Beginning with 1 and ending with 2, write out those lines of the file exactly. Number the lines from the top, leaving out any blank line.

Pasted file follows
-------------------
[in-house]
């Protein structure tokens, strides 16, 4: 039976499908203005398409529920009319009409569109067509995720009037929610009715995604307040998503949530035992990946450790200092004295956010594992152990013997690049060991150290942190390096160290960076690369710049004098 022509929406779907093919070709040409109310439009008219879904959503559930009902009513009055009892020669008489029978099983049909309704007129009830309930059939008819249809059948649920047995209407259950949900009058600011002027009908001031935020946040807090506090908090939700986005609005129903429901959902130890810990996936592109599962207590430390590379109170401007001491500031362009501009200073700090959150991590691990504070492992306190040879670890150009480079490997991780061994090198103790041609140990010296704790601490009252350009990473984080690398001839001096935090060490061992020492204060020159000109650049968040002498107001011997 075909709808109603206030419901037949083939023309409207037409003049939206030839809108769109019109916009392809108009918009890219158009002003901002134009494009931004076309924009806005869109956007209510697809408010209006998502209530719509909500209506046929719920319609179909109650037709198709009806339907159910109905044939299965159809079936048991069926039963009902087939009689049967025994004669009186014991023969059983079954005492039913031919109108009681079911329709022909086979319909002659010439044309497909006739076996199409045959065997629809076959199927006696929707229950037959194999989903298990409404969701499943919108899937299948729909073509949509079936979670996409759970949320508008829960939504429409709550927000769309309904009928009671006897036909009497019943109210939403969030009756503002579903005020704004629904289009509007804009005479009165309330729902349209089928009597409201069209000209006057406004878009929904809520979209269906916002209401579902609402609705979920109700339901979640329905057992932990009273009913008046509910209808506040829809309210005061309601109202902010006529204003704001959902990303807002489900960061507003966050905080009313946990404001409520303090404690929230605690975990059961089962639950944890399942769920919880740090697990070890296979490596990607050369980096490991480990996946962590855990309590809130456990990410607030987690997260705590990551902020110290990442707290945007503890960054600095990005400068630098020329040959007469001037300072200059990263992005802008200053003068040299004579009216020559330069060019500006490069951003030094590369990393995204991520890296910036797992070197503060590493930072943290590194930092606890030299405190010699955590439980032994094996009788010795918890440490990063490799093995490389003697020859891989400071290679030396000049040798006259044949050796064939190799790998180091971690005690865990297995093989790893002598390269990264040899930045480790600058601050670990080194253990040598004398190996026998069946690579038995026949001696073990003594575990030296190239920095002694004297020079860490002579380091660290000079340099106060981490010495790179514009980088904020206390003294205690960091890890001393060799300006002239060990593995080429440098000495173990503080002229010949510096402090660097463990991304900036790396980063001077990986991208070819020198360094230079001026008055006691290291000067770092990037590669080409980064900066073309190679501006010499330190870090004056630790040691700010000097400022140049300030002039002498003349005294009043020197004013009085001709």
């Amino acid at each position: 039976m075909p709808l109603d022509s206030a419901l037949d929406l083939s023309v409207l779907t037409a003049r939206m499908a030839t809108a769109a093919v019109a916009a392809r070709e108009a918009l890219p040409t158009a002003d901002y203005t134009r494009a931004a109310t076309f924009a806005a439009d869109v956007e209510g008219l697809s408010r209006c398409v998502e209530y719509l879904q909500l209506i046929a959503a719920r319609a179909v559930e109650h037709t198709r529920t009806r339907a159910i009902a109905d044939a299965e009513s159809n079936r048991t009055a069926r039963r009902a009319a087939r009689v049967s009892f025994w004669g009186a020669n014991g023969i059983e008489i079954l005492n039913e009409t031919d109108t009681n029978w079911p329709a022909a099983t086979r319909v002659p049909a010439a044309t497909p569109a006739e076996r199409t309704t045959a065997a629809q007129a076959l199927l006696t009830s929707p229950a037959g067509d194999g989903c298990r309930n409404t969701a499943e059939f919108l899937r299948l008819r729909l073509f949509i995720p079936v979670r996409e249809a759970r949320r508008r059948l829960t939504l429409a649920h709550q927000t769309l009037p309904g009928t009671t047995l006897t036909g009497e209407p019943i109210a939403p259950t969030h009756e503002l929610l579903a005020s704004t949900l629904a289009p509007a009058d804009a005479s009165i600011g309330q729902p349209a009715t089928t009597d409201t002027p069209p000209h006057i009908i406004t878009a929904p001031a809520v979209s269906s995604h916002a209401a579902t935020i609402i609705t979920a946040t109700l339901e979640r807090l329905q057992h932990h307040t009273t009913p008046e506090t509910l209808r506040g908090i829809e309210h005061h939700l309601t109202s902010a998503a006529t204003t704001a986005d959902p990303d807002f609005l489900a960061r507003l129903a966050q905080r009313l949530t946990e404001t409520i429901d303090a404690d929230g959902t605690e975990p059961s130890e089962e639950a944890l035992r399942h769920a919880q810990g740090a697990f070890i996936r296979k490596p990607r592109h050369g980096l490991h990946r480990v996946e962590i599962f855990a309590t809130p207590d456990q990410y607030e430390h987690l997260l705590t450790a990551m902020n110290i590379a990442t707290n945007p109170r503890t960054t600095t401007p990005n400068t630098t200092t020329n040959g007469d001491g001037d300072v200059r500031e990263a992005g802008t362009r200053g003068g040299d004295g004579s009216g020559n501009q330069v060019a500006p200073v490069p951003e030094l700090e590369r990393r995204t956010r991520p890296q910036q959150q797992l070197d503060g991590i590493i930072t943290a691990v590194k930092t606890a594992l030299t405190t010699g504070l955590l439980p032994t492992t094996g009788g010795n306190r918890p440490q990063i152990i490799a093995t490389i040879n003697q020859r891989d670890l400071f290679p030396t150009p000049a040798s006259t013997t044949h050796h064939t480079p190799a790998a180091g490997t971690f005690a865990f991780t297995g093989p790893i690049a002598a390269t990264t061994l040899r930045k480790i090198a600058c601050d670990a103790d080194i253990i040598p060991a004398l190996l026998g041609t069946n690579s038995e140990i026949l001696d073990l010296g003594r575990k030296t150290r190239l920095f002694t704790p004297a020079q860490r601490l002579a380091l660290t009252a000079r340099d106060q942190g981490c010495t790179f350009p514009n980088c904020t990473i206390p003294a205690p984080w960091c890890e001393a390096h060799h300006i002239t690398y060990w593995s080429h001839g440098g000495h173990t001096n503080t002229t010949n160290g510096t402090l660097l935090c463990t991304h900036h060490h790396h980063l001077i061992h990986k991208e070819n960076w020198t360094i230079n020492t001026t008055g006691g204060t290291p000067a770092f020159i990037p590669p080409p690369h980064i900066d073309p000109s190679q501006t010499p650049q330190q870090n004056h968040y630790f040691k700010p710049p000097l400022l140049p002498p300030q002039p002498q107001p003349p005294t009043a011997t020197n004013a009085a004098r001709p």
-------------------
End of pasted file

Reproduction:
[in-house]
């Protein structure tokens, strides 16, 4: 039976499908203005398409529920009319009409569109067509995720009037929610009715995604307040998503949530035992990946450790200092004295956010594992152990013997690049060991150290942190390096160290960076690369710049004098 022509929406779907093919070709040409109310439009008219879904959503559930009902009513009055009892020669008489029978099983049909309704007129009830309930059939008819249809059948649920047995209407259950949900009058600011002027009908001031935020946040807090506090908090939700986005609005129903429901959902130890810990996936592109599962207590430390590379109170401007001491500031362009501009200073700090959150991590691990504070492992306190040879670890150009480079490997991780061994090198103790041609140990010296704790601490009252350009990473984080690398001839001096935090060490061992020492204060020159000109650049968040002498107001011997 075909709808109603206030419901037949083939023309409207037409003049939206030839809108769109019109916009392809108009918009890219158009002003901002134009494009931004076309924009806005869109956007209510697809408010209006998502209530719509909500209506046929719920319609179909109650037709198709009806339907159910109905044939299965159809079936048991069926039963009902087939009689049967025994004669009186014991023969059983079954005492039913031919109108009681079911329709022909086979319909002659010439044309497909006739076996199409045959065997629809076959199927006696929707229950037959194999989903298990409404969701499943919108899937299948729909073509949509079936979670996409759970949320508008829960939504429409709550927000769309309904009928009671006897036909009497019943109210939403969030009756503002579903005020704004629904289009509007804009005479009165309330729902349209089928009597409201069209000209006057406004878009929904809520979209269906916002209401579902609402609705979920109700339901979640329905057992932990009273009913008046509910209808506040829809309210005061309601109202902010006529204003704001959902990303807002489900960061507003966050905080009313946990404001409520303090404690929230605690975990059961089962639950944890399942769920919880740090697990070890296979490596990607050369980096490991480990996946962590855990309590809130456990990410607030987690997260705590990551902020110290990442707290945007503890960054600095990005400068630098020329040959007469001037300072200059990263992005802008200053003068040299004579009216020559330069060019500006490069951003030094590369990393995204991520890296910036797992070197503060590493930072943290590194930092606890030299405190010699955590439980032994094996009788010795918890440490990063490799093995490389003697020859891989400071290679030396000049040798006259044949050796064939190799790998180091971690005690865990297995093989790893002598390269990264040899930045480790600058601050670990080194253990040598004398190996026998069946690579038995026949001696073990003594575990030296190239920095002694004297020079860490002579380091660290000079340099106060981490010495790179514009980088904020206390003294205690960091890890001393060799300006002239060990593995080429440098000495173990503080002229010949510096402090660097463990991304900036790396980063001077990986991208070819020198360094230079001026008055006691290291000067770092990037590669080409980064900066073309190679501006010499330190870090004056630790040691700010000097400022140049300030002039002498003349005294009043020197004013009085001709």